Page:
EXECUTIVE EXCESS '98: CEOs Reap Millions From Massive Lay-Offs

Press Release - (Full Report Available)

 

For Immediate Release - April 9, 1998
United for a Fair Economy, (contact info below)
Institute for Policy Studies 733 15th Street, NW, #1020
Washington, DC 20005, voice: 202-234-9382 x224, fax: 202-387-7915
Betsy Leondar-Wright, UFE, 617/423-2148 x13
John Cavanagh, IPS, 202/234-9382 x224

EXECUTIVE EXCESS '98 United for a Fair Economy

CEOs Reap Millions From Massive Lay-Offs

Downsizer Dozen Roll in Dough while Dumping Workers

A new survey of corporate downsizing and executive pay finds that the CEOs of lay-off leaders are enjoying multi-million dollar pay hikes while their workers suffer.

Preliminary findings from the study, Executive Excess: CEOs Gain From Massive Downsizing, conducted by United for a Fair Economy and the Institute for Policy Studies, focus on the Downsizer Dozen. The Downsizer Dozen list spotlights CEOs who have enriched themselves enormously while presiding over the destruction of thousands of jobs.

According to today's Wall Street Journal Executive Pay Survey, total CEO pay rose 29.2% in 1997. American Express CEO Harvey Golub, featured in the Downsizer Dozen, had a whopping total pay increase of 229%.

"For ordinary Americans, there is no greater symbol of betrayal by corporate America than CEOs cashing in as they lay off workers," said Chuck Collins, Co-Director of United for a Fair Economy. "The pain of corporate downsizing should not be someone else's gain."

CEO gains dramatically outpace the wages and benefits of average workers (3.1% in 1997 according to The Wall Street Journal) and corporate profits (10.3%, according to the Bureau of Economic Analysis). While CEO pay keeps heading skyward, workers still make less in real wages than they did in the 1970s.

Highlights from the Downsizer Dozen

  • American Express Company announced layoffs of 3,300 workers in 1997. CEO Harvey Golub earned an incredible 229% increase in take-home pay over 1996, including $27 million in options gains. His annual compensation of $33.2 million equals the total annual pay of 1,500 employees earning the average 1997 weekly wage of $424.
  • Eastman Kodak led the lay-off pack with announcements of over 20,100 workers in 1997. They have made additional lay-off announcements in 1998. CEO George Fisher didn't get a bonus in 1997, but he exercised stock option gains worth $8.7 million, increasing his total 1997 compensation by 96%. Fisher's total compensation of $10.7 million is equal to the pay of 487 average US workers.
  • International Paper Company announced plans to lay-off 9,215 workers in 1997. They rewarded their CEO, John T. Dillon, with a 140% increase in salary and bonuses.
  • Whirlpool Corporation announced 4,700 layoffs and gave CEO David Whitwam a 47% pay hike. Adding in long-term compensation and exercised stock options, Whitwam walked away with a whopping 133% pay hike.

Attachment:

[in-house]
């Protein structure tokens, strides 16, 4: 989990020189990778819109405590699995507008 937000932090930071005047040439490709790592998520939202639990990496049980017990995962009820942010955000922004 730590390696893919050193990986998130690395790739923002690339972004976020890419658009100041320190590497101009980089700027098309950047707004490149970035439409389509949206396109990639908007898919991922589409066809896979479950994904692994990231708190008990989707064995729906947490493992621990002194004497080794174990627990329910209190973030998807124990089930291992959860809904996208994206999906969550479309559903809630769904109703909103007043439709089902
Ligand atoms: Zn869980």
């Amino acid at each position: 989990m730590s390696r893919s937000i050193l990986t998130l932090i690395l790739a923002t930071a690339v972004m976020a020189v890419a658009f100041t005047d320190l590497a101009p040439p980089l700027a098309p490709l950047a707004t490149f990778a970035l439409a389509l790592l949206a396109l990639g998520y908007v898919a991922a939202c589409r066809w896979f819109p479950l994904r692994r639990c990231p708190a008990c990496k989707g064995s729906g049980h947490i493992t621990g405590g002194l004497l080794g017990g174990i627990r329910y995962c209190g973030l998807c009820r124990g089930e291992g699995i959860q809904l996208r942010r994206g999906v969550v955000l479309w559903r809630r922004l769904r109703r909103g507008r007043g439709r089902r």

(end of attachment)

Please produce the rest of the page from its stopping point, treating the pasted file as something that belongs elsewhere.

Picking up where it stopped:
• Barbie-maker Mattel announced over 3,174 job cuts, with 2,700 workers in Mount Laurel, PA taking the biggest hit. Chairwoman Jill Barad got a 29% increase in salary and bonuses from 1996. But her $9.1 million in long term compensation gave her a hefty 126% total pay hike.

The 30 US corporations with the most lay-offs in 1997 eliminated a total of 169,484 jobs, reports the new Executive Excess study. Additional companies include: Boeing (12,000), Citicorp (9,000) and Nationsbank (6,450). The 1996 Executive Excess survey found that top managers at the leading 30 downsizers saw an average 67.3% pay increase.

Recommendations for Reform

"We believe firms should freeze top management compensation during periods of downsizing," said John Cavanagh, Executive Director of the Institute for Policy Studies.

Over 70 shareholder resolutions addressing executive compensation have been filed this spring. United for a Fair Economy filed a shareholder resolution putting the spotlight on executive pay at General Electric, which is featured in today's Wall Street Journal. Last year's resolution at AT&T to freeze executive pay during periods of downsizing won significant shareholder support. When AT&T announced lay-offs in January, 1998, they simultaneously announced a freeze in executive pay. "AT&T's decision to freeze executive pay at times of lay-offs should be the new norm for corporate behavior," said Cavanagh.

A newly formed bi-partisan group of over 45 members of Congress have co-sponsored legislation (the Income Equity Act -- H.R. 687) to cap the deductibility of excessive compensation to 25 times the lowest paid worker in the firm. "I believe that American taxpayers should not have to subsidize excessive salaries," said lead sponsor Martin O. Sabo (D-MN). "And I don't believe our tax code intended today's high pay to be completely tax deductible."

Over 300 labor, business and religious organizations have joined together in a national coalition to promote the legislation.

On April 23rd, United for a Fair Economy and the Institute for Policy Studies will release the complete study of executive pay for the country's top 25 downsizing firms at a Capitol Hill press conference.
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